3 Ways to Be a More Open Leader
Charlene Li, author of Open Leadership, argues that leaders must understand the fact that personal lives have become much more open, and social interaction is creeping into the business world.
Because business has become more social, a leader's management style is amplified throughout the organization. A good leadership style, when leveraged correctly in a social workforce, can give you tools to extend your impact on your organization; however, when a bad leader is introduced into a social workplace, his or her effect on employee morale and engagement can be more significant than it has been in the past.
Open Leadership, as described by Li, can be boiled down to authenticity. As a manager, you must focus on developing relationships of trust and mutual respect with those around you. By motivating your team with collaborative and constructive goals in mind, you create a culture focused on the organization, and not the person. Further, you foster creative problem solving and increased employee engagement.
Three Components of an Open Leader:
Becoming a more open leader is easier than you think. By making a few tweaks to your leadership style, you can see high returns for your organization.
1. Take time to listen. It will become important for you to balance your own duties with supporting your team and being available to help them solve problems or understand goals. An open manager will find ways to be available, both on a regular and on a spontaneous basis, to make time for those who need to share ideas and frustrations.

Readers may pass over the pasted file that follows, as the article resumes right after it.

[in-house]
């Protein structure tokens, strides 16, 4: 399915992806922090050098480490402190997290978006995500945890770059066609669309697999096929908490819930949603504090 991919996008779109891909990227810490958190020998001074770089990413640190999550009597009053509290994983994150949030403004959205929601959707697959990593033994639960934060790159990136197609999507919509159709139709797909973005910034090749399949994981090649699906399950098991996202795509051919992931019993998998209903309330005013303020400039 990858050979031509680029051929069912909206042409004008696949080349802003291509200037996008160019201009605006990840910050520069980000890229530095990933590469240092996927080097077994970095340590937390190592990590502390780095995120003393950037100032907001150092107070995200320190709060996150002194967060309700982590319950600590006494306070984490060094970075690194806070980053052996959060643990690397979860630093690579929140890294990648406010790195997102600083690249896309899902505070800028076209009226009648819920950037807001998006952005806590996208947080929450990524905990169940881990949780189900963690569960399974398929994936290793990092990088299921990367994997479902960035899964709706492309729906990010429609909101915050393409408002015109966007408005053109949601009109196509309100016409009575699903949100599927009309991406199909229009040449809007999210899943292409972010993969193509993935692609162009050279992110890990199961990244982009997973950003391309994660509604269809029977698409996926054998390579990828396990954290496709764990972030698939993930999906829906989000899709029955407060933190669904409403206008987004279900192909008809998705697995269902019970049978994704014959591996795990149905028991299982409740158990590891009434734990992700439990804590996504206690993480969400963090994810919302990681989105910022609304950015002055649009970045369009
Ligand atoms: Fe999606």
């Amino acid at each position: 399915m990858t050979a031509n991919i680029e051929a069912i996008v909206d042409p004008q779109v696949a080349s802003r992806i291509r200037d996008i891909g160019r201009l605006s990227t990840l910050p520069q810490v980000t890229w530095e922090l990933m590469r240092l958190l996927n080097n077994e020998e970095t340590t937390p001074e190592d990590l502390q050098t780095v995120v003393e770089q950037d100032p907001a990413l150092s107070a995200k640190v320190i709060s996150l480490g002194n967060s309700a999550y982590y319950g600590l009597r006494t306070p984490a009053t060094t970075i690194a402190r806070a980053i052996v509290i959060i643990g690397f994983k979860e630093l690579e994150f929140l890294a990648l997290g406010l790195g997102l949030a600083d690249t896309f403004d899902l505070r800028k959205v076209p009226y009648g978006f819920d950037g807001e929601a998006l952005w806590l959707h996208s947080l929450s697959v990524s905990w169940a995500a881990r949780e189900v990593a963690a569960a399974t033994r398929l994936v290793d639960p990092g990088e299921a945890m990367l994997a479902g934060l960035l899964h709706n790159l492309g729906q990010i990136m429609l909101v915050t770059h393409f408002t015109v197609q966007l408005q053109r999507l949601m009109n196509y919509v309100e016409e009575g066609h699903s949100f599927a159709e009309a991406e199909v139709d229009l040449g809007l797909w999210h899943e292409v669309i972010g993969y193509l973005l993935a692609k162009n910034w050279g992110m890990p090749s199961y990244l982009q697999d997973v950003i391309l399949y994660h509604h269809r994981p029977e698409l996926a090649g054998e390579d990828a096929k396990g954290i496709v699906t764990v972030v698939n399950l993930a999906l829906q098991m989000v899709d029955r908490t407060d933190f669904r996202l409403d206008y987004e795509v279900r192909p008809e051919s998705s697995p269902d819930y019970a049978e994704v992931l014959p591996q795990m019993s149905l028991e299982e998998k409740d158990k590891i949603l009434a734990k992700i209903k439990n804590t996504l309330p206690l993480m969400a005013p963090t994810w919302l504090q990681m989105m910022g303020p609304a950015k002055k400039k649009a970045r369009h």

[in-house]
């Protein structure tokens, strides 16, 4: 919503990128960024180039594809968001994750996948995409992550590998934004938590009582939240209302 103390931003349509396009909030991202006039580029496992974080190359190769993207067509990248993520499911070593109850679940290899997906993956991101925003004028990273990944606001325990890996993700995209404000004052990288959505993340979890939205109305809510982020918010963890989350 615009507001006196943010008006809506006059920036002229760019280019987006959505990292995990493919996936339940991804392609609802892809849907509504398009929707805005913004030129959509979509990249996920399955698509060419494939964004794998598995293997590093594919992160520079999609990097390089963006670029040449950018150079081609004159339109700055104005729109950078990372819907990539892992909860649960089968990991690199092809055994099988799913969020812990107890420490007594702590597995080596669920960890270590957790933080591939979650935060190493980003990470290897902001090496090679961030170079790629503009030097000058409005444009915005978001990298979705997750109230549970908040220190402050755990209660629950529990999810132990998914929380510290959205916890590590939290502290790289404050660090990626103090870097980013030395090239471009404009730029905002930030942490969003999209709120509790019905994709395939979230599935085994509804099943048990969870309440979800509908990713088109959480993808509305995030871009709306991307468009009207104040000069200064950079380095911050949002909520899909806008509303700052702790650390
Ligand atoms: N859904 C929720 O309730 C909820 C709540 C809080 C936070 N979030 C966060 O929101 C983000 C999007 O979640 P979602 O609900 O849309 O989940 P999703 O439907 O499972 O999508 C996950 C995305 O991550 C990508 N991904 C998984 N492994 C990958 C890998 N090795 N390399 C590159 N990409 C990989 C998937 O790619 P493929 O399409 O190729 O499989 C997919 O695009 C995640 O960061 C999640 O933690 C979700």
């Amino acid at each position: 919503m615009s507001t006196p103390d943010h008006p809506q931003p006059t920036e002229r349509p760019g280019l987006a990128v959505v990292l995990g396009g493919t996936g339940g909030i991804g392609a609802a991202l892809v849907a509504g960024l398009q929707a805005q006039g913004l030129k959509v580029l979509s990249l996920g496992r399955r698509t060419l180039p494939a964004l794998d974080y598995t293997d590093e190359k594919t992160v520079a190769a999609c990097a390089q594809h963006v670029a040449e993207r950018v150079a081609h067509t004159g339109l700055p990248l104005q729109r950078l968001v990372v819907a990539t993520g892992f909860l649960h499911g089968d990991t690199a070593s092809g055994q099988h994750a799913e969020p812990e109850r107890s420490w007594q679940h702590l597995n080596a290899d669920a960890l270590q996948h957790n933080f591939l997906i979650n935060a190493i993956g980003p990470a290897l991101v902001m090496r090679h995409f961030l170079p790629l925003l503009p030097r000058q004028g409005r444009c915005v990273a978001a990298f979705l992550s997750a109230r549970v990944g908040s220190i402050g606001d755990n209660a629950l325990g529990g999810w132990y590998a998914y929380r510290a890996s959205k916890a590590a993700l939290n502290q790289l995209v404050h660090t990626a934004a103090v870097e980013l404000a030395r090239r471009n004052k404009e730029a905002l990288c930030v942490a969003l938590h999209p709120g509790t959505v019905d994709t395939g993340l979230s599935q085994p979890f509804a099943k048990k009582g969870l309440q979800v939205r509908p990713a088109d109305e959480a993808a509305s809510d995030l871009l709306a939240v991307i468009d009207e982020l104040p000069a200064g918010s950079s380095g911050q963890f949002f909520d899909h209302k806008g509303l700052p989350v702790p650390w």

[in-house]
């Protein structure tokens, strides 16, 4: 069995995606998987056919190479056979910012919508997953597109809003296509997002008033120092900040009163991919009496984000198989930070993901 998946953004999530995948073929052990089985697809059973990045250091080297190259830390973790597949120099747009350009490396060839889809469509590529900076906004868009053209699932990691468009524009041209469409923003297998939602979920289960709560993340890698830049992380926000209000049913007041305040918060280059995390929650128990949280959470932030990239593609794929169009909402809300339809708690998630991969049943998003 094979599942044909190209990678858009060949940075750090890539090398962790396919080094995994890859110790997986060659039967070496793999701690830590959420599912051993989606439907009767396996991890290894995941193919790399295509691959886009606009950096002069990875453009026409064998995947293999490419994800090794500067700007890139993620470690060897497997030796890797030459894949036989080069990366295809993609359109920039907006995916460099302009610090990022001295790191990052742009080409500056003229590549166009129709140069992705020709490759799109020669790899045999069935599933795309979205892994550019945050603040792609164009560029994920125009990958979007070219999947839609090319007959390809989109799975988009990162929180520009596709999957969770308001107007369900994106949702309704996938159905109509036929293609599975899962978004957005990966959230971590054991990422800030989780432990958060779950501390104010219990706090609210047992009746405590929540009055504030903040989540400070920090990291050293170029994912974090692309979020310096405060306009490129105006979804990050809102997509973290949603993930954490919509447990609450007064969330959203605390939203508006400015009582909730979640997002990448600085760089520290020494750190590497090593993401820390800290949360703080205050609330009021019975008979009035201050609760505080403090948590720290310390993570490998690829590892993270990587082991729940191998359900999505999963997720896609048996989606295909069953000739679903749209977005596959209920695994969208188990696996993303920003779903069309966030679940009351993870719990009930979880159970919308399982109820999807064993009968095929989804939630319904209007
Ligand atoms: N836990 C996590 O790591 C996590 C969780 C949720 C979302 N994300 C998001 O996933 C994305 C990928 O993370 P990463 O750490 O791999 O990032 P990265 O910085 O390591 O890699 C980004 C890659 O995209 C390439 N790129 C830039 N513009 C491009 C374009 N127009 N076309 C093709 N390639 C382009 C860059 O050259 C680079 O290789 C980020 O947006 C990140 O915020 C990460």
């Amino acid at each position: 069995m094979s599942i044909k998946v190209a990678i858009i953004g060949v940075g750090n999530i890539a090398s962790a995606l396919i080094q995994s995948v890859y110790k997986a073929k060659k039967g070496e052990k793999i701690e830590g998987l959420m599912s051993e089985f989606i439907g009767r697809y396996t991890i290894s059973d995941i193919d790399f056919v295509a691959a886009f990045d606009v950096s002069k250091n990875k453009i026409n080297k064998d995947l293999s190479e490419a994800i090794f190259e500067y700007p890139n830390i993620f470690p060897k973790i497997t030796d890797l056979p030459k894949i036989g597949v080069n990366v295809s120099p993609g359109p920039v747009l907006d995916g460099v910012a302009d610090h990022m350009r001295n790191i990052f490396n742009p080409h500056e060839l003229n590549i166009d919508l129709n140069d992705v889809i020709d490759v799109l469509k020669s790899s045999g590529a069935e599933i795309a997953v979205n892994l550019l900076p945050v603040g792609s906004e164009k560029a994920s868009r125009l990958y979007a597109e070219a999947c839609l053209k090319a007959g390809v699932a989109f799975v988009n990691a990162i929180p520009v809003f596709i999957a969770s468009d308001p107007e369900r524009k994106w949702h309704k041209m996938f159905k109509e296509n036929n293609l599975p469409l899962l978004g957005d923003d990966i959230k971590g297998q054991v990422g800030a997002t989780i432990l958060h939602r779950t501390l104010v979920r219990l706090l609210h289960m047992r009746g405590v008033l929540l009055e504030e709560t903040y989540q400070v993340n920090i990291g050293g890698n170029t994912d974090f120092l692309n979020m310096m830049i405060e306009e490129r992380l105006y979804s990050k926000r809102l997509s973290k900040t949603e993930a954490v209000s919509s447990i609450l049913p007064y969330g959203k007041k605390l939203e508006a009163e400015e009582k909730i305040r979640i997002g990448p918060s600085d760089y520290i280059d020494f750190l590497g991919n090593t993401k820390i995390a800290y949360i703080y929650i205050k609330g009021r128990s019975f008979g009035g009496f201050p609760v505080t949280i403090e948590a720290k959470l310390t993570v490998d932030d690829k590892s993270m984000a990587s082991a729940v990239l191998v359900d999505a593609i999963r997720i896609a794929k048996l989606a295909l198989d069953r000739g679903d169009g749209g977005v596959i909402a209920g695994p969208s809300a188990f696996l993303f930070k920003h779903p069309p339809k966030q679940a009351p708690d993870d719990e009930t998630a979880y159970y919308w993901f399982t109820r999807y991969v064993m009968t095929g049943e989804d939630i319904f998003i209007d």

2. Take time to understand. There is a difference between listening and active listening. When you are with your team, focus on what's being said to you and ask questions to ensure that you understand where your employees are coming from. Too often, managers become defensive and correct what employees are saying or offer excuses for their frustrations. Your team members need to know you have “heard” them, and that you understand what is on their minds.
3.Take action for your employees. Your team members will appreciate that fact that you spend time listening to them. However, they will quit talking to you, quit trusting you, and lose respect for you if you don’t take action on the things they share with you in a way that makes it clear that you care about their needs and you want to help. By practicing open leadership, you put yourself into their shoes, and promise to promote the best outcomes for them and for your organization as a whole.
Want to hear more from Charlene Li’s discussion of an open leader? Check out her Ted Talk.